WOKING WRITERS CIRCLE MEETING AT ST MARY’S CHURCH HALL, HORSELL, THURSDAY 28 MARCH 2019
Attending: Peter Morley, Tricia, Liz, Amanda, Greg, Danny
Apologies: Alan, Cathy, Peter Murphy, Hilary, Sarah DD, Carla, Heather, Simon.
1) Since our last meeting, four new items had gone up on the WWC website as well as the minutes – three New Victoria theatre reviews by Amanda, and Greg’s ‘Confessions of a local am-dram performer’. There was some discussion about trying to tweak the website to include more examples of members’ work, and the occasional ‘community’ article.
2) Greg mentioned the forthcoming Woking literary festival, which will include five hours of open mic poetry in the Lightbox café on Saturday April 27, compered by Greg and fellow compere Rodney Wood. Contact Greg at firstname.lastname@example.org if you’d like a five-minute slot.
3) Liz said that the next book group meeting would be on Monday 8 April at the Crown pub in Horsell at 8pm. The book is The Unlikely Pilgrimage of Harold Fry by Rachel Joyce
Greg read his poem ‘The Butterflies of Yorkshire’, which is included in his Trainspotters collection, and is an example of a ‘found’ poem, the words and phrases coming from a reference book with the same title as the poem. The idea of a ‘found’ poem, in which you borrow and reassemble content from elsewhere, was new to some, and sparked interest.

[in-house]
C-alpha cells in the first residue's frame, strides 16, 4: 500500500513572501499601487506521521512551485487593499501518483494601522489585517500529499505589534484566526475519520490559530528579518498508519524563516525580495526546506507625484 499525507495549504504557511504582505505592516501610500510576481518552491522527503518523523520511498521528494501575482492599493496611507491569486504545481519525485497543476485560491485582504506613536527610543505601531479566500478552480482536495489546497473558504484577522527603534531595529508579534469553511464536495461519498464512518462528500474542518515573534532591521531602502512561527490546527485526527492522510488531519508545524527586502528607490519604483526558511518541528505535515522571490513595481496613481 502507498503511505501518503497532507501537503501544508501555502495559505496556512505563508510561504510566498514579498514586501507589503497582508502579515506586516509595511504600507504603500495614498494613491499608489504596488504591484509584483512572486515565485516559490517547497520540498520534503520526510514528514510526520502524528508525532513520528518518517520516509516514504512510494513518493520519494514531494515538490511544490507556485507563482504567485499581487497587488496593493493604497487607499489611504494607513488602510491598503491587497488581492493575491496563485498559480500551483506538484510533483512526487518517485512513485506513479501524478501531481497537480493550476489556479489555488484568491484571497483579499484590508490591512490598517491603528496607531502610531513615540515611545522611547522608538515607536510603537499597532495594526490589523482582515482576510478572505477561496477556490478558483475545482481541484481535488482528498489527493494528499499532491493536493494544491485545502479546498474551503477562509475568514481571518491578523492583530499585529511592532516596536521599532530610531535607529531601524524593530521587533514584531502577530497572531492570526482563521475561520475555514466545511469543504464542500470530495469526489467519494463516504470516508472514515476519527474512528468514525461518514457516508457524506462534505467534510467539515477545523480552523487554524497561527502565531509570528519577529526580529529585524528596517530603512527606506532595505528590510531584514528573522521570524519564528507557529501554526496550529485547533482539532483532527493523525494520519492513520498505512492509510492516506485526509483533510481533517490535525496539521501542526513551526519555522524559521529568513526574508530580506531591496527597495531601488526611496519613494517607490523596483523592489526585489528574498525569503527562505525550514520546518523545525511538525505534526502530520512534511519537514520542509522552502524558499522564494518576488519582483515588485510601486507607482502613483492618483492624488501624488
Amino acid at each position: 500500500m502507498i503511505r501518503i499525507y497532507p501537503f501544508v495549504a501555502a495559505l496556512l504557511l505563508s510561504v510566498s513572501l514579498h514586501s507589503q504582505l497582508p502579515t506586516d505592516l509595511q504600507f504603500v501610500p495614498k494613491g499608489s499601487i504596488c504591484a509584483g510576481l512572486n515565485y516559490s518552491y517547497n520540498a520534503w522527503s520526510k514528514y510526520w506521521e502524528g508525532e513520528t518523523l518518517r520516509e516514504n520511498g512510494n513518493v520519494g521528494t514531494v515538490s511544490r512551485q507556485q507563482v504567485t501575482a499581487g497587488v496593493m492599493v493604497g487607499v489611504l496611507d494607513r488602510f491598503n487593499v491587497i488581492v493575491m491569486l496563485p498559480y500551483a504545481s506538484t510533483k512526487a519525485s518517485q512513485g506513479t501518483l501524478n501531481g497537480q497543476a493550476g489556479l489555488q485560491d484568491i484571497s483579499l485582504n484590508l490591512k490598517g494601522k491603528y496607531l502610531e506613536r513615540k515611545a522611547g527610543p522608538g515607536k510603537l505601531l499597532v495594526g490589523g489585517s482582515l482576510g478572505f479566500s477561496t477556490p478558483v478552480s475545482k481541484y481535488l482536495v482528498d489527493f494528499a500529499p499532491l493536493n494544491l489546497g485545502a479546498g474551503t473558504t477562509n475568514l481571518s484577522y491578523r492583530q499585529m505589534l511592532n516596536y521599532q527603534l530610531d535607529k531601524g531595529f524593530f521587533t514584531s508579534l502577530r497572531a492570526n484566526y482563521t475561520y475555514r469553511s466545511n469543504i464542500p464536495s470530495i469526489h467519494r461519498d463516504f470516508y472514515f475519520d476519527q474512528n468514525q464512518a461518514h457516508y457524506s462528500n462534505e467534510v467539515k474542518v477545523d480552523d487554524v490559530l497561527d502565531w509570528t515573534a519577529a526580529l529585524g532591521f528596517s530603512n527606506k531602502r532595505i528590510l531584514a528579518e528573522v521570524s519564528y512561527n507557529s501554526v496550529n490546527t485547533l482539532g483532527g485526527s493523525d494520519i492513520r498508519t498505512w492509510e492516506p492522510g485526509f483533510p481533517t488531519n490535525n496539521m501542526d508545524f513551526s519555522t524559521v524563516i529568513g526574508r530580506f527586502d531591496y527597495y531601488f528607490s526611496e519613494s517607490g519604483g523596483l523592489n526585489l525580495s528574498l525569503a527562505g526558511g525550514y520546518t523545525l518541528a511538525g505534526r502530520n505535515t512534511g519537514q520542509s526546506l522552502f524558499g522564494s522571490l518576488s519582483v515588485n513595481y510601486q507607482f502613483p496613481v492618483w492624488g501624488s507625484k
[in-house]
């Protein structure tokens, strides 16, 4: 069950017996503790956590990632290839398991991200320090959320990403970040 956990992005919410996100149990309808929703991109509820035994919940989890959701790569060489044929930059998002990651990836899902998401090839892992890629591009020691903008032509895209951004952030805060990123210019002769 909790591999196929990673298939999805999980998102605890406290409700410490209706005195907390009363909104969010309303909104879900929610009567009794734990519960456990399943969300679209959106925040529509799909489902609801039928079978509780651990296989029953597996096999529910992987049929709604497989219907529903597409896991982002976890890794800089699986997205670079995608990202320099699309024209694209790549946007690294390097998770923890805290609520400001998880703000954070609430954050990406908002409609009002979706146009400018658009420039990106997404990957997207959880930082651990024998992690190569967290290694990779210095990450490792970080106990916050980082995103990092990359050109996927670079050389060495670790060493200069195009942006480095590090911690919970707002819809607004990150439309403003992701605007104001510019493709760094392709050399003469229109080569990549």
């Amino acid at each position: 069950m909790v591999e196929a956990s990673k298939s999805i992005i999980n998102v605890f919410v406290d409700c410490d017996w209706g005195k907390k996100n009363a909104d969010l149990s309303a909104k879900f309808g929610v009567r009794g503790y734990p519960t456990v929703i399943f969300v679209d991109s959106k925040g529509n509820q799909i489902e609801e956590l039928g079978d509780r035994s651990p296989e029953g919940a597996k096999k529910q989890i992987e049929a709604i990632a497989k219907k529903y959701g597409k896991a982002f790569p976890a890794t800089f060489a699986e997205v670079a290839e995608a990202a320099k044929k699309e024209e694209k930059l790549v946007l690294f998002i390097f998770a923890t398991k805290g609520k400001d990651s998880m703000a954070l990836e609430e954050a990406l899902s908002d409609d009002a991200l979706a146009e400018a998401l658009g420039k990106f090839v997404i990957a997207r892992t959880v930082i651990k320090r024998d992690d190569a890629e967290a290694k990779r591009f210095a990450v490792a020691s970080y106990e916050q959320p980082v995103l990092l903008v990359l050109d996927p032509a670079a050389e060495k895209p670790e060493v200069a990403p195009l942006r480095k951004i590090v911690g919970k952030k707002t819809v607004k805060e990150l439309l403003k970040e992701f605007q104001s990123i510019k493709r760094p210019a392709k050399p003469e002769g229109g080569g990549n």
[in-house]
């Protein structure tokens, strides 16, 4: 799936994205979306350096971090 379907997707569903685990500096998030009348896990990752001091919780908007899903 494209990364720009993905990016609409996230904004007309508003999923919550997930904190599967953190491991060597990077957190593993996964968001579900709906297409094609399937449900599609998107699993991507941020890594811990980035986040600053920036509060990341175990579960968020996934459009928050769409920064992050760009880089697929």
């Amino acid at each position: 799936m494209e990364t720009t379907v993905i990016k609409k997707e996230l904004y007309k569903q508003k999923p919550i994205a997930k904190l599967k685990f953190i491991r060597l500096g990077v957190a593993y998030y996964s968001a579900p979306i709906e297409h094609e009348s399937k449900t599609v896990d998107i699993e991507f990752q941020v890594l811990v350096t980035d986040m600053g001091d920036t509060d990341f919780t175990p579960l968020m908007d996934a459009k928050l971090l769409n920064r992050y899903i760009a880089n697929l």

Tricia read a poem which she described as ‘poetry/prose/musings’ on the homework topic, Uncharted Territory. It was based on the idea of discovering things for the first time, through the eyes of a child, and included Ranulph Feinnes’ vertical crossing of the world, and a reference to a recent news story about a pilot mistakenly taking his passengers to Edinburgh instead of Frankfurt.
Danny read the first chapter of a novel which he described as ‘1984 from the perspective of the Thought Police’. We enjoyed its fast pace and arresting descriptions and images. A tough and stylish beginning that was impressive.
Liz returned to the subject of the book group’s latest novel (see above). Although she had not yet reached the end of the actual novel, she set herself the task of writing an alternative conclusion. The setting was Gateshead and Newcastle, an area close to her heart.
Amanda entertained us with a very jolly and entirely fictitious account called The Inspection. The scenes of panic when the snap inspection is announced and the relief when it is all over were relayed with her customary humour. A true feat of the imagination.
Peter read his poem ‘The Lake Isle of Innisfree’, which was triggered by The Oldie magazine, on the theme of Independence, its lyrical content strongly influenced by WB Yeats and Coleridge’s The Ancient Mariner.
NEXT MEETING: Thursday 25 April
JOBS: Peter Morley (wine); Alan (minutes); Tricia (chair); Amanda (milk and biscuits).
HOMEWORK: Write a ‘found’ poem, or a ‘cento’ – a poetic form made up of lines from other poets. See example